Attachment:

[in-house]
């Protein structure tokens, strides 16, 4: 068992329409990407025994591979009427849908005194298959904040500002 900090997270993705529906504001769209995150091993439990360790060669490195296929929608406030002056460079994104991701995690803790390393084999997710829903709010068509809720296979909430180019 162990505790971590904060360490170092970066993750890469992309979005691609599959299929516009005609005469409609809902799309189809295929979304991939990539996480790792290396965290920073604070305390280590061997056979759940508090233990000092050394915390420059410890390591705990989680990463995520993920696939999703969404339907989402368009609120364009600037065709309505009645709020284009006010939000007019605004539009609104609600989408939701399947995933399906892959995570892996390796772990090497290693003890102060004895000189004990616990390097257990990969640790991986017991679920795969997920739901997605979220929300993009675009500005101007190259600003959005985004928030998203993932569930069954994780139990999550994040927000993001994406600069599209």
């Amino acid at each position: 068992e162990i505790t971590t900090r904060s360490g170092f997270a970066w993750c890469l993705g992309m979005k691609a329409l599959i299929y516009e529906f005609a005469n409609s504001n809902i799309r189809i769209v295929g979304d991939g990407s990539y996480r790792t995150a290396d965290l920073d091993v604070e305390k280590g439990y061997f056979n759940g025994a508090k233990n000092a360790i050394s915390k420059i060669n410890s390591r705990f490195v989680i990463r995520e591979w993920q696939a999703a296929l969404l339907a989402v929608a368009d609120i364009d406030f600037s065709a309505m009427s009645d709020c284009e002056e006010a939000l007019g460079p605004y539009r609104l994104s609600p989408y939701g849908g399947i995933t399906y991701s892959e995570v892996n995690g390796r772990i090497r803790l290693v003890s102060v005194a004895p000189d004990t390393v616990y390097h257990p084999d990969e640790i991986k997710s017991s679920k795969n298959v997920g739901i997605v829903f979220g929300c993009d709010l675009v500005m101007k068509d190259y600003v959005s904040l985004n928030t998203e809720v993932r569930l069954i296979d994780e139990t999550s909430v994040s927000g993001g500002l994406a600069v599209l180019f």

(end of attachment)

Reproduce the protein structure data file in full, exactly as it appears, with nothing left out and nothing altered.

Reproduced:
[in-house]
């Protein structure tokens, strides 16, 4: 068992329409990407025994591979009427849908005194298959904040500002 900090997270993705529906504001769209995150091993439990360790060669490195296929929608406030002056460079994104991701995690803790390393084999997710829903709010068509809720296979909430180019 162990505790971590904060360490170092970066993750890469992309979005691609599959299929516009005609005469409609809902799309189809295929979304991939990539996480790792290396965290920073604070305390280590061997056979759940508090233990000092050394915390420059410890390591705990989680990463995520993920696939999703969404339907989402368009609120364009600037065709309505009645709020284009006010939000007019605004539009609104609600989408939701399947995933399906892959995570892996390796772990090497290693003890102060004895000189004990616990390097257990990969640790991986017991679920795969997920739901997605979220929300993009675009500005101007190259600003959005985004928030998203993932569930069954994780139990999550994040927000993001994406600069599209």
């Amino acid at each position: 068992e162990i505790t971590t900090r904060s360490g170092f997270a970066w993750c890469l993705g992309m979005k691609a329409l599959i299929y516009e529906f005609a005469n409609s504001n809902i799309r189809i769209v295929g979304d991939g990407s990539y996480r790792t995150a290396d965290l920073d091993v604070e305390k280590g439990y061997f056979n759940g025994a508090k233990n000092a360790i050394s915390k420059i060669n410890s390591r705990f490195v989680i990463r995520e591979w993920q696939a999703a296929l969404l339907a989402v929608a368009d609120i364009d406030f600037s065709a309505m009427s009645d709020c284009e002056e006010a939000l007019g460079p605004y539009r609104l994104s609600p989408y939701g849908g399947i995933t399906y991701s892959e995570v892996n995690g390796r772990i090497r803790l290693v003890s102060v005194a004895p000189d004990t390393v616990y390097h257990p084999d990969e640790i991986k997710s017991s679920k795969n298959v997920g739901i997605v829903f979220g929300c993009d709010l675009v500005m101007k068509d190259y600003v959005s904040l985004n928030t998203e809720v993932r569930l069954i296979d994780e139990t999550s909430v994040s927000g993001g500002l994406a600069v599209l180019f």